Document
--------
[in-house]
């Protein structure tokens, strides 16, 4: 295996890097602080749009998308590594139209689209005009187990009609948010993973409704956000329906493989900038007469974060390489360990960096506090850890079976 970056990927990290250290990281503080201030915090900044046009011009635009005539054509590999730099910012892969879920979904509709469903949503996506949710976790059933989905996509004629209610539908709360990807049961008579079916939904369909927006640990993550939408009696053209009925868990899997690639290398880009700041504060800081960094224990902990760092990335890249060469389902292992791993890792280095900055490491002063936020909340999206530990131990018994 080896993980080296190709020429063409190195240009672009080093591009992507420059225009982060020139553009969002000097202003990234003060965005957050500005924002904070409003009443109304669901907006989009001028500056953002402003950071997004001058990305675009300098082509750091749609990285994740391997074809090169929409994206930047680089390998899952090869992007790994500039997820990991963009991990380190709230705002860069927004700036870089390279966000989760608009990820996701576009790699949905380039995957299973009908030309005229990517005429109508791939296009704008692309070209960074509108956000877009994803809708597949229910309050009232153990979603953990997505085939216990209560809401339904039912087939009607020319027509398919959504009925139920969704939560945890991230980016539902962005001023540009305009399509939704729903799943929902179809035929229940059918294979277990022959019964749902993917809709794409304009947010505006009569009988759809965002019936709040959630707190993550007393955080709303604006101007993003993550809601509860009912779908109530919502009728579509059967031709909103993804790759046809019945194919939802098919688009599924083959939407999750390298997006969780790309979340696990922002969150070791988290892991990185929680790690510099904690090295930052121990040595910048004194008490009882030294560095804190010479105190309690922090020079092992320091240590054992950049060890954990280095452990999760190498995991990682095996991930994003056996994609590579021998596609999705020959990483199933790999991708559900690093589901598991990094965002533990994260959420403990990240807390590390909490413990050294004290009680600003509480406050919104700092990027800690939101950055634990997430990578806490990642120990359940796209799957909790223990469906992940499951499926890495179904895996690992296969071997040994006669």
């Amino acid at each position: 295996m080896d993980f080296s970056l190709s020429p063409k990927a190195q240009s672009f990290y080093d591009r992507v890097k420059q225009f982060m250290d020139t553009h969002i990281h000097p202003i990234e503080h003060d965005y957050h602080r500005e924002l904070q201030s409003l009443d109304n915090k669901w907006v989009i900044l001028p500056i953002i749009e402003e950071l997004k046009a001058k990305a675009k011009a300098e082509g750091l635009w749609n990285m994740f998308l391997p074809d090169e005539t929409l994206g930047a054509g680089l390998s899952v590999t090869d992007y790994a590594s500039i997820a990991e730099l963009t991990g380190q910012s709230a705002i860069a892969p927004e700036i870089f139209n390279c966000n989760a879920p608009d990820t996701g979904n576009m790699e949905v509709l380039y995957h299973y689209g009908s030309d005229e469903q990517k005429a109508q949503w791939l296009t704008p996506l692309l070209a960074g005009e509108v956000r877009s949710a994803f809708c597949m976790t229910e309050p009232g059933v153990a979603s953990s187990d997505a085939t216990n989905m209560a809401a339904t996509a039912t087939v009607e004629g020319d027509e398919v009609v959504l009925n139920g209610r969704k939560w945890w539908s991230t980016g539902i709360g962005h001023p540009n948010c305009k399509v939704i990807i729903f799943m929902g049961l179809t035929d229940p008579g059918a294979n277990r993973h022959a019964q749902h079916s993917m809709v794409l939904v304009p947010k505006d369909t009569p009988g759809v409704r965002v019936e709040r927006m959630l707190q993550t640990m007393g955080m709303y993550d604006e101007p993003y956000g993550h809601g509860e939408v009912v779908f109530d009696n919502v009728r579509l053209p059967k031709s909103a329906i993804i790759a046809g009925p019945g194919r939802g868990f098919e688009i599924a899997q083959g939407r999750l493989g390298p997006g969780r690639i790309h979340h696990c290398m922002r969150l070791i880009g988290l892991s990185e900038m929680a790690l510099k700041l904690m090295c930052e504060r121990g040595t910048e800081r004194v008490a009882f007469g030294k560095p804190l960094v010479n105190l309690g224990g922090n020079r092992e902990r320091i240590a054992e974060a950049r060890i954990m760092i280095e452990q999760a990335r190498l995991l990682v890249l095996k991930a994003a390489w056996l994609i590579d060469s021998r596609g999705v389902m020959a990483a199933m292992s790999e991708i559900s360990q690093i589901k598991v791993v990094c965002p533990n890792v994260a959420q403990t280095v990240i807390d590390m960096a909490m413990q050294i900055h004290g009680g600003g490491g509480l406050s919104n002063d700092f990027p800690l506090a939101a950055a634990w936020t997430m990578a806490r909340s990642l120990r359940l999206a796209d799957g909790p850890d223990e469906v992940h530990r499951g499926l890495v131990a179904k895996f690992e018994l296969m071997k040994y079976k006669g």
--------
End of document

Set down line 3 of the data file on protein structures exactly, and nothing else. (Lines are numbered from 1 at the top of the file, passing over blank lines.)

């Amino acid at each position: 295996m080896d993980f080296s970056l190709s020429p063409k990927a190195q240009s672009f990290y080093d591009r992507v890097k420059q225009f982060m250290d020139t553009h969002i990281h000097p202003i990234e503080h003060d965005y957050h602080r500005e924002l904070q201030s409003l009443d109304n915090k669901w907006v989009i900044l001028p500056i953002i749009e402003e950071l997004k046009a001058k990305a675009k011009a300098e082509g750091l635009w749609n990285m994740f998308l391997p074809d090169e005539t929409l994206g930047a054509g680089l390998s899952v590999t090869d992007y790994a590594s500039i997820a990991e730099l963009t991990g380190q910012s709230a705002i860069a892969p927004e700036i870089f139209n390279c966000n989760a879920p608009d990820t996701g979904n576009m790699e949905v509709l380039y995957h299973y689209g009908s030309d005229e469903q990517k005429a109508q949503w791939l296009t704008p996506l692309l070209a960074g005009e509108v956000r877009s949710a994803f809708c597949m976790t229910e309050p009232g059933v153990a979603s953990s187990d997505a085939t216990n989905m209560a809401a339904t996509a039912t087939v009607e004629g020319d027509e398919v009609v959504l009925n139920g209610r969704k939560w945890w539908s991230t980016g539902i709360g962005h001023p540009n948010c305009k399509v939704i990807i729903f799943m929902g049961l179809t035929d229940p008579g059918a294979n277990r993973h022959a019964q749902h079916s993917m809709v794409l939904v304009p947010k505006d369909t009569p009988g759809v409704r965002v019936e709040r927006m959630l707190q993550t640990m007393g955080m709303y993550d604006e101007p993003y956000g993550h809601g509860e939408v009912v779908f109530d009696n919502v009728r579509l053209p059967k031709s909103a329906i993804i790759a046809g009925p019945g194919r939802g868990f098919e688009i599924a899997q083959g939407r999750l493989g390298p997006g969780r690639i790309h979340h696990c290398m922002r969150l070791i880009g988290l892991s990185e900038m929680a790690l510099k700041l904690m090295c930052e504060r121990g040595t910048e800081r004194v008490a009882f007469g030294k560095p804190l960094v010479n105190l309690g224990g922090n020079r092992e902990r320091i240590a054992e974060a950049r060890i954990m760092i280095e452990q999760a990335r190498l995991l990682v890249l095996k991930a994003a390489w056996l994609i590579d060469s021998r596609g999705v389902m020959a990483a199933m292992s790999e991708i559900s360990q690093i589901k598991v791993v990094c965002p533990n890792v994260a959420q403990t280095v990240i807390d590390m960096a909490m413990q050294i900055h004290g009680g600003g490491g509480l406050s919104n002063d700092f990027p800690l506090a939101a950055a634990w936020t997430m990578a806490r909340s990642l120990r359940l999206a796209d799957g909790p850890d223990e469906v992940h530990r499951g499926l890495v131990a179904k895996f690992e018994l296969m071997k040994y079976k006669g």